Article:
Acciyo’s name might draw from fiction, but the purpose of the search engine extension is firmly rooted in fact.
“When I was first figuring out what we wanted to call it, I went through a list of Harry Potter spells,” said co-founder Anum Hussain, MBA ’18. “Acciyo was very fitting because what we’re doing is summoning information from across the web and making it easier for you, in a similar fashion to how that spell [in the book series, ‘accio’] works, to be able to summon anything you need. We’re just doing that in the context of news.”
Acciyo, Hussain said, is a Google Chrome extension that appears to the right of a screen like a bookmark, and presents the user with an “interactive, movable timeline of articles previously published on the subject you’re currently reading.”
The plug-in pulls from wire content — the Associated Press and Reuters — and automatically pops open on major U.S. news sites. Hussain said as the company evolves they will explore other news sources to pull from.Because the stories are from the wire, Hussain explained, they tend to be bigger stories that would likely be found on a publication’s front page. For example: the nomination of Brett Kavanaugh to the Supreme Court of the United States. The plug-in would include stories on Kavanaugh’s background, his nomination, as well as earlier stories about other candidates considered for the role.
“If your friends are talking about a new show that you haven’t been able to keep up with, you can dedicate a few hours on the weekend and binge watch that show,” Hussain said. “There’s no way to binge read a topic in the news. If you’ve been outside that news story and everyone is starting to talk about it, we hope that Acciyo can help you binge read that story and get up to date in a similar fashion.”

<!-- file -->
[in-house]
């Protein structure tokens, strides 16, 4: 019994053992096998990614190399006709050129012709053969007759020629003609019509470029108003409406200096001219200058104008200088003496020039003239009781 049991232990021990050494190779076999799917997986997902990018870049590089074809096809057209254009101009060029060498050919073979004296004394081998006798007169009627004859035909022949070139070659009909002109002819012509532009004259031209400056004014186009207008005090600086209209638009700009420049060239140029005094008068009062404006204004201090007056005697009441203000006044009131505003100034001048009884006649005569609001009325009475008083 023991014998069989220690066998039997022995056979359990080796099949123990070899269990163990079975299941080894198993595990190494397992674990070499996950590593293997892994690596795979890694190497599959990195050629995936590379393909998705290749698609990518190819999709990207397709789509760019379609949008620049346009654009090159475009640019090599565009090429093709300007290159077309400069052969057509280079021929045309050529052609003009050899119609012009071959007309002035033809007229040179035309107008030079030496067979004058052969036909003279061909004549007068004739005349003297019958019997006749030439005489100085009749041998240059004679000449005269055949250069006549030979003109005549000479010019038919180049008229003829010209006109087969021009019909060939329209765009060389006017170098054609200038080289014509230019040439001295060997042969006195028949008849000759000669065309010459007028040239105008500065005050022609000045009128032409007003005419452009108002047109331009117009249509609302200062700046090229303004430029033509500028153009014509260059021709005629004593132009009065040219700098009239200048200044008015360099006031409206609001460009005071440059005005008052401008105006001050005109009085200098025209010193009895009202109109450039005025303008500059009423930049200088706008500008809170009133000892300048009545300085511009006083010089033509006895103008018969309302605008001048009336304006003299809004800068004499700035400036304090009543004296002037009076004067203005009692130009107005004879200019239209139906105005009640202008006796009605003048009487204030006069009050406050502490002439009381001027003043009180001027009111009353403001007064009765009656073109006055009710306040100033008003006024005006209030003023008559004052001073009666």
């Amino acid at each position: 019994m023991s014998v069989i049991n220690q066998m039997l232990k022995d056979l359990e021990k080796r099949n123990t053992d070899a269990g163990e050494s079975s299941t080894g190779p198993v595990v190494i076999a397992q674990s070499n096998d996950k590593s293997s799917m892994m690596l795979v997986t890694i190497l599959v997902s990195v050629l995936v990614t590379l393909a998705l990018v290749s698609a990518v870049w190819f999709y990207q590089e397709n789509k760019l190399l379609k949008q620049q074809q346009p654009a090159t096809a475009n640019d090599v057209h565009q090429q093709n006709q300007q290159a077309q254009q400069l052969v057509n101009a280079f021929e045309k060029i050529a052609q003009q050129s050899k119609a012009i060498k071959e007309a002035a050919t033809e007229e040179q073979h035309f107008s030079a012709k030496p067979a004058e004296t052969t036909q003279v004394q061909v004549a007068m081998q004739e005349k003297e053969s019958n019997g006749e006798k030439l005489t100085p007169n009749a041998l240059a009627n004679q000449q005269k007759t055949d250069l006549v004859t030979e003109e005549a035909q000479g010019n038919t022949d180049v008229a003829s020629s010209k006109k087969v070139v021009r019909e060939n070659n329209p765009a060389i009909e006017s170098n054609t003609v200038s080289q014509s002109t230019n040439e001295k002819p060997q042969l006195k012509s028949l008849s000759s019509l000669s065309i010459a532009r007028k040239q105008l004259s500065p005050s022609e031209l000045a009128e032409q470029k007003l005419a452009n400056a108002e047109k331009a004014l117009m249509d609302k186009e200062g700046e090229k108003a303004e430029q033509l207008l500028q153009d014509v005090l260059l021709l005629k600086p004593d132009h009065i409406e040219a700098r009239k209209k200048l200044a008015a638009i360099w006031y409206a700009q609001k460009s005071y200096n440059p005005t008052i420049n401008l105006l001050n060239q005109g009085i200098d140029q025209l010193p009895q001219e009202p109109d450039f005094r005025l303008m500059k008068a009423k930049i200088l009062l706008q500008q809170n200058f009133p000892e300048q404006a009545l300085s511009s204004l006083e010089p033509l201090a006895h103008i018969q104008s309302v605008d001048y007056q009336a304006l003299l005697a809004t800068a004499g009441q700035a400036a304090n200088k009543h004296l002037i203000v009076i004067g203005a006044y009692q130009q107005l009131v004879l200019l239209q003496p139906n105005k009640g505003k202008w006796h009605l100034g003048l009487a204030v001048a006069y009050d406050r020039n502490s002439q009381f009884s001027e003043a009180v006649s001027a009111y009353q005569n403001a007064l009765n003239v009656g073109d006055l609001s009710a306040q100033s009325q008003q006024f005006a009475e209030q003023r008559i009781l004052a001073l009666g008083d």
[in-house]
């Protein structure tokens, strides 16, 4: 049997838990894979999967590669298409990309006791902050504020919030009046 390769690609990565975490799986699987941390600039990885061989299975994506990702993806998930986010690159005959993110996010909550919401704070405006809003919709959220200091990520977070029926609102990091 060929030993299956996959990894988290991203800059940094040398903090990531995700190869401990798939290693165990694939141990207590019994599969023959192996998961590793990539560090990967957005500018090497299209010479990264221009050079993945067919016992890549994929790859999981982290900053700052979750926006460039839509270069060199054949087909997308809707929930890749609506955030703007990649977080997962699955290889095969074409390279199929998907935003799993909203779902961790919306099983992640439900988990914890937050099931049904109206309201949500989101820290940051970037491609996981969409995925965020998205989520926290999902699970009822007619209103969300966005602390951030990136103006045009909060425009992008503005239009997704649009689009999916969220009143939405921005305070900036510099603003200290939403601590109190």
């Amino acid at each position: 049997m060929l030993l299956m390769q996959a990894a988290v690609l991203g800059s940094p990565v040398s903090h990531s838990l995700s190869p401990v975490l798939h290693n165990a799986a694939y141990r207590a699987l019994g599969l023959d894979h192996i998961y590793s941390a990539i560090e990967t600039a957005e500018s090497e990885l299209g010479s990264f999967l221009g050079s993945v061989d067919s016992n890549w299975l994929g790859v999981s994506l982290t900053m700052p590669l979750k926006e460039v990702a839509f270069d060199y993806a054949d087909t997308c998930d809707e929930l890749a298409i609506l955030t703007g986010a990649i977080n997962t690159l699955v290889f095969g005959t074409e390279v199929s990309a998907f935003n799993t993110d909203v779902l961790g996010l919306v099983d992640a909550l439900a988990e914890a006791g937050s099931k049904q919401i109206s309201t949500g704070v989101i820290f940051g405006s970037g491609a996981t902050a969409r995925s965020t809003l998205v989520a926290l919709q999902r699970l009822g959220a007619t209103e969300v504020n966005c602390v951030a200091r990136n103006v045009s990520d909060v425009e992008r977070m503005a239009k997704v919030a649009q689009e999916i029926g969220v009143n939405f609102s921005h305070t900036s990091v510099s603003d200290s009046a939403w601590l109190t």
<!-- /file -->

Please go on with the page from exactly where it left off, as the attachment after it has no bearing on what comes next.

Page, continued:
In context The idea for the plug-in has its roots in Hussain’s previous work experience at The Boston Globe and HubSpot. She said as an MBA candidate at MIT, she started to reflect on content marketing and news media, and how the evolution of digital publishing and the number of publishers today has made it difficult to navigate news.
“News seekers are people who see the news as part of their identity, or passion of theirs,” Hussain explained. “When they come across something they don’t know, they want the nuances, they want to be able to dig deep. But their process is very manual, it’s opening tabs, searching through endless pages of Google Search, Wikipedia. We wanted to replace that process and be the tool that actually organizes the news and puts the news in context for you.”
Hussain and Acciyo co-founder Vivian Diep, SM ’15, aren’t the only ones looking to make it easier to read the news, but Hussain said her company is the only one targeting readers who hold more senior job roles — not just college students looking for a quick summary of news events.
In early July 2018, Acciyo opened the product to their waiting list of 200 during a private beta launch. Hussain said there are about 50 initial users, and the company is working toward a public launch by the end of the summer — after some bugs and General Data Protection Regulation compliance is ironed out.
Asked about revenue, Hussain said the company is currently focused on user growth and retention.
She said the team is also processing early user feedback, including the creation of a “mark as irrelevant” button that readers can click when they notice something in a timeline that doesn’t make sense, “allowing users to be a part of the solution.”